Stop Air Leaks
One of the biggest energy zappers in your home is leaky windows and doors. As you’re spring cleaning this year, check around doors and windows and any other wall penetrations to make sure the seal is secure. Plugging leaks with weather stripping and caulk is a simple way to make sure your home’s temperature stays what you desire, thereby cutting your energy bill.
Install Energy Star Appliances
You’ve heard it before, but many homeowners are still not installing Energy Star rated appliances in their homes because the initial out-of-pocket investment can be a bit steep. But, when you consider you can save $50 a year or more per appliance, you quickly realize you will make your investment back and then some over the life of the appliance.
Solar is not just for big companies. The technology, which uses solar cells to convert the sun’s light into energy, is increasingly available for residential use. Solar power can be used to create electricity in your home and heat water. Like Energy Star appliances, your initial investment may be pricey, but solar power can help you slash your energy bills or even bring them all the way down to zero. You can’t really put a price on that.
Reduce Your Home’s Water Use
For a few dollars you can pick up aerators at your local hardware store and install them in all of your sink faucets. Also, consider switching to low-flow showerheads and toilets. Outside your home, consider planting native plants in your yard that require less watering.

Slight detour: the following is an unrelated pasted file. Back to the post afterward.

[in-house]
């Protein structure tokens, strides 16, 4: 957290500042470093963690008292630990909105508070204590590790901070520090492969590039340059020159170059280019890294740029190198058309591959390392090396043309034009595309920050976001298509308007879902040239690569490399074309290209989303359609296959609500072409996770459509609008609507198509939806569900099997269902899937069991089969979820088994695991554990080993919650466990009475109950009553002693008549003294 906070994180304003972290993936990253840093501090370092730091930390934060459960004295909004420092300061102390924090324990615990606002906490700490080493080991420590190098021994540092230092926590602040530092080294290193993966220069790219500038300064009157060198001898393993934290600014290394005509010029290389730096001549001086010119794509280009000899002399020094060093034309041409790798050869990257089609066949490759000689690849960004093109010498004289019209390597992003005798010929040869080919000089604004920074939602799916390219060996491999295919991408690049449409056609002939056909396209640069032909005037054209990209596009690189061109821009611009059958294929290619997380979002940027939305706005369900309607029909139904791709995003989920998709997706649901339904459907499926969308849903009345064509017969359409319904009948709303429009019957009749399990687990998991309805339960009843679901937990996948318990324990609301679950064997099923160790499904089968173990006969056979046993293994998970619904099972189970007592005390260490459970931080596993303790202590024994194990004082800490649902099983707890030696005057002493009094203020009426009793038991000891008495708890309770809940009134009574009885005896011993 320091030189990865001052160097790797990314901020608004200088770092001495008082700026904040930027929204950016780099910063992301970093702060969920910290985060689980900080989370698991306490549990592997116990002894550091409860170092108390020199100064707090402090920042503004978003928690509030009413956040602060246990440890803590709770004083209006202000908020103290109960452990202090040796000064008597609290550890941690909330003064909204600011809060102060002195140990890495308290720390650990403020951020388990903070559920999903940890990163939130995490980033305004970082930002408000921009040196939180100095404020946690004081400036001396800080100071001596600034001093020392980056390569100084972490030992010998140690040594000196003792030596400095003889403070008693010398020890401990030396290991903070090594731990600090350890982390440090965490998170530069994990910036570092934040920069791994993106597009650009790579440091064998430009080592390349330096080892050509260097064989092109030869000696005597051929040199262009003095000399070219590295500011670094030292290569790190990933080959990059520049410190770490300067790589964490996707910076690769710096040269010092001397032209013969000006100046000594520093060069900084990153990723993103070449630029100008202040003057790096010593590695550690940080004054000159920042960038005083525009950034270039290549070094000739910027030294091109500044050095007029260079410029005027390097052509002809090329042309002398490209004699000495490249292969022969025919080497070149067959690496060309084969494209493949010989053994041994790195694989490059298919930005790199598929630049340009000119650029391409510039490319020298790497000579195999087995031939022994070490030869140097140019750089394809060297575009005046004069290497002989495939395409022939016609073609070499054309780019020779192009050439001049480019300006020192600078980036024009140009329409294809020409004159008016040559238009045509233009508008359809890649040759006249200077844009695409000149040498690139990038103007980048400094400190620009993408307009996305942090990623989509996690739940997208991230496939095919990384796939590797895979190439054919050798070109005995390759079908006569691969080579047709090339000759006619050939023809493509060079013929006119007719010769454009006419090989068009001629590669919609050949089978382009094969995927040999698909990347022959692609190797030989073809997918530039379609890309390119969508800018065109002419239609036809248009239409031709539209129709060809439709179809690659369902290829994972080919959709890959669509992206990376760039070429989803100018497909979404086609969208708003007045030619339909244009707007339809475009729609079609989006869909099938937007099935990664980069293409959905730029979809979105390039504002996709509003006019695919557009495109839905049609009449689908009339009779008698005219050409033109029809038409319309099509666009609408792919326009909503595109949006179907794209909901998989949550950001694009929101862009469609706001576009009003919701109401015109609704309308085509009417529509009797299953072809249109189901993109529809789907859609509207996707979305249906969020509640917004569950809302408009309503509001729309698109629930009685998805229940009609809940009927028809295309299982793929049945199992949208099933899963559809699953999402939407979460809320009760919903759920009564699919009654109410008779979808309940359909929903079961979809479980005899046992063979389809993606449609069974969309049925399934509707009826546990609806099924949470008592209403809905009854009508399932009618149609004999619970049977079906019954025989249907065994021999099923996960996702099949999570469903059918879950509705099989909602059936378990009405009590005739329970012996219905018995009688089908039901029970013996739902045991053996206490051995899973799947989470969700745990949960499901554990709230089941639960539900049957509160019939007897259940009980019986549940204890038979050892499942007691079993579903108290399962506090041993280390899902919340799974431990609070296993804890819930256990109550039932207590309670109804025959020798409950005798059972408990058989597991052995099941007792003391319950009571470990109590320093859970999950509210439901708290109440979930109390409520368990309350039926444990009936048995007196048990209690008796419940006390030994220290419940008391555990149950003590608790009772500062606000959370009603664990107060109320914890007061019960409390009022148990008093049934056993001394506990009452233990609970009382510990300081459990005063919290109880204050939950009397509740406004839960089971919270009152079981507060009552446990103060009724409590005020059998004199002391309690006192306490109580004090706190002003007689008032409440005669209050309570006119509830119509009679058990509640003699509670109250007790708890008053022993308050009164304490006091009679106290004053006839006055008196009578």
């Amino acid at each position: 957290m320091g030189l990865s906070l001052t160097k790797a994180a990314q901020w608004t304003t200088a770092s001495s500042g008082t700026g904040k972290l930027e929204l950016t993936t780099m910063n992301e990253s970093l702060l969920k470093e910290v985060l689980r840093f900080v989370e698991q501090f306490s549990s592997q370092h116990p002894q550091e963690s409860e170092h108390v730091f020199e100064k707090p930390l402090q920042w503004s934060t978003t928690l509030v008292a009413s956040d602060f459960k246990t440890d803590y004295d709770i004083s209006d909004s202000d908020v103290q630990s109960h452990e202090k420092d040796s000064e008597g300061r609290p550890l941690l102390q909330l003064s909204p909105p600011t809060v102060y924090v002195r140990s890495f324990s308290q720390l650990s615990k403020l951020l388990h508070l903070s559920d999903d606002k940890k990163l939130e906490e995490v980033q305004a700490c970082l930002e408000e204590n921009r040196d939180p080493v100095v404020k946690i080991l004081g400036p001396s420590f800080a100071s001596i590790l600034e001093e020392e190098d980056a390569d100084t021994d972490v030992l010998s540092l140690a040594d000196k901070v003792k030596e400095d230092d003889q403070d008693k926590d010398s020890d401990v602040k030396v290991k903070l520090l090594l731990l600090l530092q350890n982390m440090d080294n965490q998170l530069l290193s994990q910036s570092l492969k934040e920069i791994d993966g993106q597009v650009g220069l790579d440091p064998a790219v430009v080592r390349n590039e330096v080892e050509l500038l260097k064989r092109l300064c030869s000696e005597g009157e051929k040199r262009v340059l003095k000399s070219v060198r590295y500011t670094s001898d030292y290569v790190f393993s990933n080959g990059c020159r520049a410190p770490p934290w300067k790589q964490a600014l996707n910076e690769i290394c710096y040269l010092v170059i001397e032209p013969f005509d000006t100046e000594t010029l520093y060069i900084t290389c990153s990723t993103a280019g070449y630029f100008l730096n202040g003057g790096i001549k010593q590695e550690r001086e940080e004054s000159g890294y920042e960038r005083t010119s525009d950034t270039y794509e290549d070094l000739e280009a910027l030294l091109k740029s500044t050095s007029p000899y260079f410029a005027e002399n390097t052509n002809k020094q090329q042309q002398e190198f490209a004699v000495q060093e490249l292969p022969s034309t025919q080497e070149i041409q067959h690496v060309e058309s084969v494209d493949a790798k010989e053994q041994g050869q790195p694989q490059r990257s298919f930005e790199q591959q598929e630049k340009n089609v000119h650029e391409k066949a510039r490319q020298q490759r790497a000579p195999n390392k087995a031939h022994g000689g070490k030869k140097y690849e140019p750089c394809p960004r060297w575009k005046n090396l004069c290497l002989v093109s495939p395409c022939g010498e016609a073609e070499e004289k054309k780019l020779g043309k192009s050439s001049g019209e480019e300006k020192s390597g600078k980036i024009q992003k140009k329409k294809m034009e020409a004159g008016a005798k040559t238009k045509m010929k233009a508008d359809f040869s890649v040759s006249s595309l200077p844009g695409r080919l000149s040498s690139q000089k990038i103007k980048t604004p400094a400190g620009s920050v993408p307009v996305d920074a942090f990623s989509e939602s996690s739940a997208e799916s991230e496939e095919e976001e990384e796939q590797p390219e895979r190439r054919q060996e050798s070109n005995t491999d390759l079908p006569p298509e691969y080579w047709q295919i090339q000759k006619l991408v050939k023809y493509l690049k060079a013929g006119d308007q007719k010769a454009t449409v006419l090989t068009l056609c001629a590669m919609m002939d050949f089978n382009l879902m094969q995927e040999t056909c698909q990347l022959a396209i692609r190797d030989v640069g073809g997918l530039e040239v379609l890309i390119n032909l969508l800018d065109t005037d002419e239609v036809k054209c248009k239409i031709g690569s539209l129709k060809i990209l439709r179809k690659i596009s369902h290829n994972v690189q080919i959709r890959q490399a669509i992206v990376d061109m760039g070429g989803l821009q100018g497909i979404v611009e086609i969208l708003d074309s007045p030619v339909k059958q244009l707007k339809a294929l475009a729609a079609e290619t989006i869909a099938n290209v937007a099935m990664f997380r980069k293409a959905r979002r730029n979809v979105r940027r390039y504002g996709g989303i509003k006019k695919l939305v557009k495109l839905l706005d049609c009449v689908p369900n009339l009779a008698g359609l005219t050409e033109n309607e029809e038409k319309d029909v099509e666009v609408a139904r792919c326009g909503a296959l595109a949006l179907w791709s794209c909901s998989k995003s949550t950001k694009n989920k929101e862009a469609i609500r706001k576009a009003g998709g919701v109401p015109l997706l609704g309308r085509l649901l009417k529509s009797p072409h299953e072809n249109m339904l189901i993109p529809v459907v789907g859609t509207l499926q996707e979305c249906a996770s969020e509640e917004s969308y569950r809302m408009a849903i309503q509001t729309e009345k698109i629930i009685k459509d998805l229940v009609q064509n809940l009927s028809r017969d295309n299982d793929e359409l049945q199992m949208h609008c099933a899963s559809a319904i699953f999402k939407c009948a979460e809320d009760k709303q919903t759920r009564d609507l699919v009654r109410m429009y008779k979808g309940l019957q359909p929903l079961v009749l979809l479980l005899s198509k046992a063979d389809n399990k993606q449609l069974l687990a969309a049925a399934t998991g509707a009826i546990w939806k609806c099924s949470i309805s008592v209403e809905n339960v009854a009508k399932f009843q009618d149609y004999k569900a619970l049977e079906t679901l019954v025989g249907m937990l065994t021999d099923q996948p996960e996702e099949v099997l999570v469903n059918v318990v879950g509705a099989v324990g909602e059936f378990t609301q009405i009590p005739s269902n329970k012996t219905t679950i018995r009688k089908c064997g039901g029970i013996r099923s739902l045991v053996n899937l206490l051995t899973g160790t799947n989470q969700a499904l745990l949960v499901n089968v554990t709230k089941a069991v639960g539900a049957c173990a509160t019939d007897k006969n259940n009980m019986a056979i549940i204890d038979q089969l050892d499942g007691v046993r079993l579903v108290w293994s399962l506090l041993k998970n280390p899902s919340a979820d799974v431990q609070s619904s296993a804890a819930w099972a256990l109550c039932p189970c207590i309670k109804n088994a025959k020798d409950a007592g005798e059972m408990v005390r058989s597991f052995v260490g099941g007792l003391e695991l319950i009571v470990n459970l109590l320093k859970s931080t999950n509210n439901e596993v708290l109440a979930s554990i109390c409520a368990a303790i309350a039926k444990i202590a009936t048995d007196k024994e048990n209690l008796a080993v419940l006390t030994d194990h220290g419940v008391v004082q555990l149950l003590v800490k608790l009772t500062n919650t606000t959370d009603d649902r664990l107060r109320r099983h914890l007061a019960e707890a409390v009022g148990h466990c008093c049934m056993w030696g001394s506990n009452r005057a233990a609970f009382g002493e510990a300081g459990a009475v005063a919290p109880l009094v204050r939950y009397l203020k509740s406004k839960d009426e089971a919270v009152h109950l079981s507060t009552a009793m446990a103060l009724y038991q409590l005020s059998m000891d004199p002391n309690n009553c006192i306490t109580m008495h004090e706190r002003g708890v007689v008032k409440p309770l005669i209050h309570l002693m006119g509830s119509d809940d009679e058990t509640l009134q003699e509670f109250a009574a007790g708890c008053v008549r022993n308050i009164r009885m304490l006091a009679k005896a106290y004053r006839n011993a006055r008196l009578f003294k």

Reach for Low-VOC Products
Volatile organic compounds, or VOCs, are harmful and should be minimized in your home, so switch to paints and cleaning products that are low VOC. Doing so will greatly improve the air quality in your home and protect your family’s health.
Select Bamboo Flooring When Remodeling Your Home
It makes no sense taking numerous steps to green up your home, only to select building materials that are anything but environmentally-friendly. If you’re in the market for new floors, consider choosing bamboo flooring over traditional hardwoods. Though traditional hardwoods are very attractive, harvesting hardwoods has done major damage to the world’s forests. Since bamboo is technically a grass and not a hardwood and can regenerate in as little as 3-5 years (compare that to hardwood trees that can take up to 50 years to regenerate), it’s an obvious green choice that will look beautiful in your home and won’t break the bank.
“Going green” doesn’t have to be an overwhelming project for you and your family. By committing to making better choices little by little, you will help the environment and your own health as well. Happy Earth Day!